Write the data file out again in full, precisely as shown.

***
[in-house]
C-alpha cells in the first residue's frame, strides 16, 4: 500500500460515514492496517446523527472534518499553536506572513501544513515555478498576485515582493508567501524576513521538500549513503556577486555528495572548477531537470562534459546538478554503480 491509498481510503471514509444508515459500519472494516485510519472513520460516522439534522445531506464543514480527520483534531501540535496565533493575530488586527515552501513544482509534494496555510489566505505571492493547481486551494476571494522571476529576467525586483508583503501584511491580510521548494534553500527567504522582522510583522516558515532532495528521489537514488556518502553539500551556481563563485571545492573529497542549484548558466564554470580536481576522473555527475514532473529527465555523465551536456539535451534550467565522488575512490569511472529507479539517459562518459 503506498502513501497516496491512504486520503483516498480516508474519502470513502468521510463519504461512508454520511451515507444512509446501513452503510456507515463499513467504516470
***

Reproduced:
[in-house]
C-alpha cells in the first residue's frame, strides 16, 4: 500500500460515514492496517446523527472534518499553536506572513501544513515555478498576485515582493508567501524576513521538500549513503556577486555528495572548477531537470562534459546538478554503480 491509498481510503471514509444508515459500519472494516485510519472513520460516522439534522445531506464543514480527520483534531501540535496565533493575530488586527515552501513544482509534494496555510489566505505571492493547481486551494476571494522571476529576467525586483508583503501584511491580510521548494534553500527567504522582522510583522516558515532532495528521489537514488556518502553539500551556481563563485571545492573529497542549484548558466564554470580536481576522473555527475514532473529527465555523465551536456539535451534550467565522488575512490569511472529507479539517459562518459 503506498502513501497516496491512504486520503483516498480516508474519502470513502468521510463519504461512508454520511451515507444512509446501513452503510456507515463499513467504516470